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Military Intelligence and Other Oxymorons

This issue’s article about CIA analyst Joe Hovey is a cautionary tale of one of the biggest intelligence failures in modern American history. Like all intelligence failures, it is all very clear now what was happening back then and the conclusions that should have been drawn—but only in hindsight, and that’s the rub.

Intelligence has always been as much an art as a science. It’s complicated stuff. Those who criticize intelligence practitioners the loudest—journalists, academics, politicians, students—are those who have never had to do it themselves or had to bear the responsibility for the consequences.

Although I spent most of my own military career in the combat arms, military intelligence is my secondary military occupational specialty, and I did spend a couple years working in the field. I can’t count the number of times I’ve had people tell me dismissively: “Military intelligence! Boy, there’s the ultimate oxymoron.”
Well, perhaps. But I can think of a number of oxymorons that are even more absurd. Academic freedom is one that comes to mind.

This issue’s article on Dr. Gerald Hickey illustrates most poignantly the highly selective nature of the principle of academic freedom in the modern United States. After spending some 17 years working in Vietnam, this accomplished and widely respected anthropologist was denied a tenured university position because his work was tainted by his long association with the U.S. government, and especially the military. That’s code for his work being ideologically suspect—or politically incorrect, in today’s vernacular.

What academic freedom all too often means is that any professor or college student can say anything he wants, no matter how stupid or outrageous, so long as no one is offended in any way. The exceptions, of course, are anyone with even slightly conservative social or political beliefs, people in business or anyone involved in the actual production of wealth, males of European descent and, of course, all branches of law enforcement and the military. It’s perfectly OK to offend any of those groups all day long.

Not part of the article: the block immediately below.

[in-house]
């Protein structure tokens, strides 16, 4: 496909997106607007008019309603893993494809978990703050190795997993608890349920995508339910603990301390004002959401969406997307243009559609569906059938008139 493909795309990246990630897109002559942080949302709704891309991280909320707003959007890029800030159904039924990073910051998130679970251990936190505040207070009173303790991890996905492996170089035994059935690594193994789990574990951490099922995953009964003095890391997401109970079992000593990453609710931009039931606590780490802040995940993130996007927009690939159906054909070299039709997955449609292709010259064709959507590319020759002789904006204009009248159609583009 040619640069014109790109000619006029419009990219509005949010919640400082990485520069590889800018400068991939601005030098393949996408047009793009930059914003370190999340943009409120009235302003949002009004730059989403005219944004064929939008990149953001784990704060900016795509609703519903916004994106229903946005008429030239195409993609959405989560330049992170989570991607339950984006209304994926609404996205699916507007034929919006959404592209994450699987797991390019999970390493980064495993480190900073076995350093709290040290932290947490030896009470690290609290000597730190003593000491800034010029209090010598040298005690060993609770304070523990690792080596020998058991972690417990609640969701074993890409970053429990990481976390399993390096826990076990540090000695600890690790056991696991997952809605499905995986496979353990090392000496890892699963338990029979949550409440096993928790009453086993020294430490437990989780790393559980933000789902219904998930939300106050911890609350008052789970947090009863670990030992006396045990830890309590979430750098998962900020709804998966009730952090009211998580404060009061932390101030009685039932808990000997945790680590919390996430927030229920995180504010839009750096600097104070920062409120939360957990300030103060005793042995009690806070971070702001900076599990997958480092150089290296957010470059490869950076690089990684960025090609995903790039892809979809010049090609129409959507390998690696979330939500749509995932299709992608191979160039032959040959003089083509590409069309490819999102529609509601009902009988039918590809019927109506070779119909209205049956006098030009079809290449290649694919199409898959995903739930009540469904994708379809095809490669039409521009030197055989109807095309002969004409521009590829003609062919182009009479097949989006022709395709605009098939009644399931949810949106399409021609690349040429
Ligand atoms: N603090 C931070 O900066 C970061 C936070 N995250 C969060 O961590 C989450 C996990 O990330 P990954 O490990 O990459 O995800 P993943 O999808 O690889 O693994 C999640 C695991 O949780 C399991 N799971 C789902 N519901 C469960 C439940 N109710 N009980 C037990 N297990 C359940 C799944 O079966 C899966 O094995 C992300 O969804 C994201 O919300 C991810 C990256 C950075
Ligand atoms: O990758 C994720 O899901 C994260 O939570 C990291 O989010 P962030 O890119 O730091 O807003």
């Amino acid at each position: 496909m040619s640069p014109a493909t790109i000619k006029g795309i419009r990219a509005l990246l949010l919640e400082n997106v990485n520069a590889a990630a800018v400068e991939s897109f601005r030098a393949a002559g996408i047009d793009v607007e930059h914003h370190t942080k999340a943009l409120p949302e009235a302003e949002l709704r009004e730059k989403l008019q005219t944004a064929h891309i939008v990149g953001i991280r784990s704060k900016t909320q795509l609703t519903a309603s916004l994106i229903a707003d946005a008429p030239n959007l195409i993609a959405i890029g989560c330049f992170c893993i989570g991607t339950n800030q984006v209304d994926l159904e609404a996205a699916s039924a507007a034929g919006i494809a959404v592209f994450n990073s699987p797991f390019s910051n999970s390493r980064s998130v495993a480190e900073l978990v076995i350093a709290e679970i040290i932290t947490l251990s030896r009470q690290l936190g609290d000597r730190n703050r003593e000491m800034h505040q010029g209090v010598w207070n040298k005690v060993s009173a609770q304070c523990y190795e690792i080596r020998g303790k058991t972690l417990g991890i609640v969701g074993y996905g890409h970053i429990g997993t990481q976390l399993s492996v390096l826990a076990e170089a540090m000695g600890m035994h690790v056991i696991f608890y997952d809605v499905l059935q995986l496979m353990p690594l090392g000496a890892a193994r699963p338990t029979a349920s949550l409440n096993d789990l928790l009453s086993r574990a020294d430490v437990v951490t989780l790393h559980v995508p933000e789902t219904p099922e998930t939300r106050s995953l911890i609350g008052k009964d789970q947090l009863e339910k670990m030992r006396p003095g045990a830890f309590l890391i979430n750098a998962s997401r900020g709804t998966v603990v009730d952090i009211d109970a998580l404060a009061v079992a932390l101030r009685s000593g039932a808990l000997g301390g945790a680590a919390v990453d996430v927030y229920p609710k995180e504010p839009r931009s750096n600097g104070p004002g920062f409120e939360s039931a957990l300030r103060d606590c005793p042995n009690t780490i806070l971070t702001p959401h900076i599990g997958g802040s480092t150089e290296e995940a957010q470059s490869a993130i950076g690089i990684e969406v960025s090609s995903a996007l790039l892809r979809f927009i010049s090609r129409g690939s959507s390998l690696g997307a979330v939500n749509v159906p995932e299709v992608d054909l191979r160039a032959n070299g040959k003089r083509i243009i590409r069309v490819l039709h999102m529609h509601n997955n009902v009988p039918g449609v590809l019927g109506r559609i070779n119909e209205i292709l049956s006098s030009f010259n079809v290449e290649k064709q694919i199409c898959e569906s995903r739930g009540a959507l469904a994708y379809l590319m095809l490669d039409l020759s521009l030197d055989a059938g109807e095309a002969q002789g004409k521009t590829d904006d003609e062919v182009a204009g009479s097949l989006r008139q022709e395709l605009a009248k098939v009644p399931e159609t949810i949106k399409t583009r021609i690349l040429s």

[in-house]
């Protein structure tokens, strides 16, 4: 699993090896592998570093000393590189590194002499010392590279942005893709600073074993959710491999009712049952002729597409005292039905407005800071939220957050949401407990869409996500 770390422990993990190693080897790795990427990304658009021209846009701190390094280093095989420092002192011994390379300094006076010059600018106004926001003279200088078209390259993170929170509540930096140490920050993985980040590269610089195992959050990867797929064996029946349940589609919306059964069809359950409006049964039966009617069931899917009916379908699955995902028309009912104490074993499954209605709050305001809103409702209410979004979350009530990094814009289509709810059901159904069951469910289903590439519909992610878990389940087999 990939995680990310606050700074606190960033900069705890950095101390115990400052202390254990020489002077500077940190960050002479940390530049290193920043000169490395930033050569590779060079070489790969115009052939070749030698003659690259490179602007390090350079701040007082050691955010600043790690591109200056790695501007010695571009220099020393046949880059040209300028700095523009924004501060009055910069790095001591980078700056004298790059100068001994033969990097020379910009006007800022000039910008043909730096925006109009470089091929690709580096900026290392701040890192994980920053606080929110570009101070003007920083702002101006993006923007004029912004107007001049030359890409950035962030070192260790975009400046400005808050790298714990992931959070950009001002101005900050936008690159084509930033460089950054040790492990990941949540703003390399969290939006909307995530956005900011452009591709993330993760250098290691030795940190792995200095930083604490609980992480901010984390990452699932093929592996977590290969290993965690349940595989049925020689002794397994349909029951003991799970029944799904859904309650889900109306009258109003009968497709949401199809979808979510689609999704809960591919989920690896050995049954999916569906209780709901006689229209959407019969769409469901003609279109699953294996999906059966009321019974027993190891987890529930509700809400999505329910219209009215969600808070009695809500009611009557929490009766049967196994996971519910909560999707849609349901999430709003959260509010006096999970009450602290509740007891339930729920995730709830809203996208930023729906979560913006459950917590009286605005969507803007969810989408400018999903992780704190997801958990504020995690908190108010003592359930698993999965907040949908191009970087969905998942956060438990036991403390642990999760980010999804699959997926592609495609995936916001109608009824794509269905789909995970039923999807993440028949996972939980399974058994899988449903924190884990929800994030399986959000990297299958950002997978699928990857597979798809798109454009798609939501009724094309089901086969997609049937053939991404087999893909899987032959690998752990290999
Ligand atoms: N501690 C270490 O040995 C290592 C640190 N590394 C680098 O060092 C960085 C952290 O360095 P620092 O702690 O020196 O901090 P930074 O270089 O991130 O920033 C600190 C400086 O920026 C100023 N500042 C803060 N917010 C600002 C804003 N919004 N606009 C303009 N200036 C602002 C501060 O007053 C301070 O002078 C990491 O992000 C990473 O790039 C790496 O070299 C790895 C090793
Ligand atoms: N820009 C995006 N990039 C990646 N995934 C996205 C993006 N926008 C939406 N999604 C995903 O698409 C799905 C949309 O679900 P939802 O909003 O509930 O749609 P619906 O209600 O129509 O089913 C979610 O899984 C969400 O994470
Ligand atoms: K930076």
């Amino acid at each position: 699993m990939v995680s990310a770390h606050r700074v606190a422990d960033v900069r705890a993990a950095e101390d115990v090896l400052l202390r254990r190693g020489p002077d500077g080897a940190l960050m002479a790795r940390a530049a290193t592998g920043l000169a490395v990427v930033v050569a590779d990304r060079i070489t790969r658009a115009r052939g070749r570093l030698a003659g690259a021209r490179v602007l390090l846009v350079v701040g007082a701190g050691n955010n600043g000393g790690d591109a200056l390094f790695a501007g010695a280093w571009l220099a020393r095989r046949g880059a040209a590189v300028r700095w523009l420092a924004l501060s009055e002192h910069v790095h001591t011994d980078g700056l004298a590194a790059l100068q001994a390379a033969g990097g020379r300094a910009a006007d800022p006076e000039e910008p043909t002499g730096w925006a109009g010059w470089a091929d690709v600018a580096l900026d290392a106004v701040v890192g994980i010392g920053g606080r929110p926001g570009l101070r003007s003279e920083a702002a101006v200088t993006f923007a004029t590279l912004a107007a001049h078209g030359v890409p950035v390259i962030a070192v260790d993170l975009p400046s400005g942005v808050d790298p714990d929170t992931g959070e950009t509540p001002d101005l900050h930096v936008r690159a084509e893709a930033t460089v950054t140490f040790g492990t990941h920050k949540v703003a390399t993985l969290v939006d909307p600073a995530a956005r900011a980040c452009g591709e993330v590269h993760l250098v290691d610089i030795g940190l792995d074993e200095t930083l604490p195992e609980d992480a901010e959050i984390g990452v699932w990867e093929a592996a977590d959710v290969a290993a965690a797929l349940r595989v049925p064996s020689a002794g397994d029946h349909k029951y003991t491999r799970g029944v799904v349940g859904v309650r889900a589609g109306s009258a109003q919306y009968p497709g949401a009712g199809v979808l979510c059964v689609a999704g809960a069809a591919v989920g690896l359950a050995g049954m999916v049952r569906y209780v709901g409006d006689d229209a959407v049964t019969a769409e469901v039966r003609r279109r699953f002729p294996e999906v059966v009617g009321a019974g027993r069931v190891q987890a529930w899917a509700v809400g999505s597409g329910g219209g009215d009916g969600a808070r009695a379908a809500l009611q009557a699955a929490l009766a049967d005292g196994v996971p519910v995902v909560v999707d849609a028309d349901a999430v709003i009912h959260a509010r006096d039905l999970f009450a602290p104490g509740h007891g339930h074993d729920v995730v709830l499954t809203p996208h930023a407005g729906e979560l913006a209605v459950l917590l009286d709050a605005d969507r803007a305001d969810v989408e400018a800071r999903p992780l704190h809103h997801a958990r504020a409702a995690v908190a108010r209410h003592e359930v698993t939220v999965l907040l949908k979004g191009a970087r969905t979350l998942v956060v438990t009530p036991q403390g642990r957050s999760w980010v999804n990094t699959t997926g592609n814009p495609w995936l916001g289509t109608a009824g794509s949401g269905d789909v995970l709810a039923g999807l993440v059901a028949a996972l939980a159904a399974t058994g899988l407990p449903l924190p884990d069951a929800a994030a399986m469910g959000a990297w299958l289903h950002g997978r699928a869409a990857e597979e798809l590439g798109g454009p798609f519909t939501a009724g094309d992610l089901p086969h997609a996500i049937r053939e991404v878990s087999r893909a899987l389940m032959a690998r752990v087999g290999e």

My own introduction to the world of academic freedom came when I returned to college in early 1970. It was the age of “do your own thing,” but it damn well had better be compatible with the “thing” of the Campus Thought Police. It was OK to be a Vietnam vet on campus back then, but only if you were deeply ashamed of your military service and abjectly apologized for committing nonexistent war crimes.

Today’s poster boys of academic freedom include Ward Churchill of the University of Colorado, who made himself famous by declaring that the 9/11 victims of the Twin Towers were the equivalent of Nazi war criminals. Another is Columbia University’s Nicholas De Genova, who during a 2003 anti-ROTC “teach in” declared, “I personally would like to see a million Mogadishus,” in reference to the 18 American GIs killed there in 1993. If this isn’t classic hate speech, I don’t know what is.

Charles Moskos, the great American sociologist, who has specialized in studying the American military, probably summed it up best when he once observed that antimilitarism is the anti-Semitism of the American intelligentsia.